It’s one of the most frequent questions people ask me about conservatives: “When they say X, do they really mean it?” Does, for example, Rick Santorum really mean it when he says about Nelson Mandela, as he did in a recent interview with Bill O’Reilly on Fox News, “He was fighting against some great injustice, and I would make the argument that we have a great injustice going on right now in this country with an ever-increasing size of government that is taking over and increasing people’s lives—and Obamacare is front and center in that.” And I have to answer that largely, as astonishing as it may seem, they do.
Never mind that the size of government is not “ever-increasing” (see here). Empirical debunking cannot reach the deepest fear of the reactionary mind, which is that the state—that devouring leviathan—will soon swallow up all traces of human volition and dignity. The conclusion is based on conservative moral convictions that reason can’t shake.
Recently the outstanding political reporter Brian Beutler, now writing for Salon, wrote in a piece headlined “Right-Wing Extremists Face New Moral Conundrum” that as long as Healthcare.gov isn't working like it is supposed to, Republicans could “ignore the moral imperative they face” to help their constituents get healthcare. “A working site that can service a million people a day destroys that excuse. Some conservative groups have been craven and reckless enough to actively discourage people from enrolling in Affordable Care Act coverage.” I guarantee, though, that few or no conservative politicians are losing sleep over this. Instead, they judge themselves heroes. Waylaying their constituents’ ability to avail themselves of federally subsidized healthcare is not a “moral conundrum” for them. It is a deeply moral project. The immorality, as they see it, would be to allow people to become dependent on the state for their health.
I’ve been repeating myself, but clarity is very important here: know thine enemy. (OK, we’re liberals; we don’t have enemies. Know thine adversary.) Theirs is a morality entirely incommensurate with liberalism—but it is a morality.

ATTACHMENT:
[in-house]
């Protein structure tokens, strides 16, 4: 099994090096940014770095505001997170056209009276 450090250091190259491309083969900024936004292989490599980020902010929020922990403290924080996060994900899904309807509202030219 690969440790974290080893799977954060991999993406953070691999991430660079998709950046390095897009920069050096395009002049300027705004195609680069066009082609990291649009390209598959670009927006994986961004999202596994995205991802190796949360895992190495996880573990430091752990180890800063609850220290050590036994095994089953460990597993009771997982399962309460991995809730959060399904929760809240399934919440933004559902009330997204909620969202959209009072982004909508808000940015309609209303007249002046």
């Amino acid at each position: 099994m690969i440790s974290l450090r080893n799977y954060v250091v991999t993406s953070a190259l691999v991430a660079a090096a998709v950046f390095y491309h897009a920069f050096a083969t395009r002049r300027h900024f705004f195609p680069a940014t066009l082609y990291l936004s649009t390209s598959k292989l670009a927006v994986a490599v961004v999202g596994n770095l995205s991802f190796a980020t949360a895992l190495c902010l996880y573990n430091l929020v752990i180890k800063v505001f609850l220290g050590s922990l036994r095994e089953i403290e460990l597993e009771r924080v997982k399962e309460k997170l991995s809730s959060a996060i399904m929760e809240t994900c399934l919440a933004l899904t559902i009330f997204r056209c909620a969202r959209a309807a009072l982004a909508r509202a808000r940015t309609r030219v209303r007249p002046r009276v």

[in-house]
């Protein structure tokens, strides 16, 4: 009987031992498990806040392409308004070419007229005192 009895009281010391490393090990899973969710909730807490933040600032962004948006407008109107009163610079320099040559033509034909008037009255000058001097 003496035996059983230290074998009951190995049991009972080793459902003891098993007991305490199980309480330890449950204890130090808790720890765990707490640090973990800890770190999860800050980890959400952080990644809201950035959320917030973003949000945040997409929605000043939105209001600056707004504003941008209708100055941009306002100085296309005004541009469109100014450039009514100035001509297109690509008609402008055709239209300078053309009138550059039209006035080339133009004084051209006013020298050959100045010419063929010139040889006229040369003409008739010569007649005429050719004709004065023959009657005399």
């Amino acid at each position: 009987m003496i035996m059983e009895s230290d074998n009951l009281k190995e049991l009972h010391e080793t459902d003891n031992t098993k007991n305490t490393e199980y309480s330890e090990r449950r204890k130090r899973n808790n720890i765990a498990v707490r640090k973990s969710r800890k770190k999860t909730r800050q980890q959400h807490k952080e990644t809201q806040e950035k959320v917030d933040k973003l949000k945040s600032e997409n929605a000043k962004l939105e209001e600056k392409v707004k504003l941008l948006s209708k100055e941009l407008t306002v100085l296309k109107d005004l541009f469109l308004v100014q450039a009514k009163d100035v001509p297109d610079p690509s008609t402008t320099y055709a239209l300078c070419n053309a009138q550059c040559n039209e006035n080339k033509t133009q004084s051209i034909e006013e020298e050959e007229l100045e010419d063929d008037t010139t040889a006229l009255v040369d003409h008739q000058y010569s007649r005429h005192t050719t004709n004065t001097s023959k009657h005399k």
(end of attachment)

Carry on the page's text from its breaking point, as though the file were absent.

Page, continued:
One of its theorists was the Christian reconstructionist theologian Dr. Rousas J. Rushdoony. He wrote in his 1972 book The Messianic Character of American Education that since “the nuclear family is the basic unit of God’s covenant,” undermining the vaulting ambitions of the secular state was a godly duty. But you don’t have to be a Christian Reconstructionist or advocate, as Rushdoony did and his followers do, returning to biblical punishments like stoning to share the same intuition. Even mild-mannered Gerald Ford, usually not judged a frothing right-winger, used to love the nostrum “A government big enough to give everything to you is big enough to take everything away.”
Relying on government is slavery: it’s a consistent trope within modern conservatism. We see it today from the extremist doctors who refuse to “submit” to being reimbursed for their services by Medicaid, or even the government-tainted private insurance companies. They’re organized in a 4,000-member group called the American Association of Physicians and Surgeons. Senator Rand Paul is a member; its website features him asserting that if you believe in a “right to health care,” then “you believe in slavery.” And what kind of moral person believes in slavery?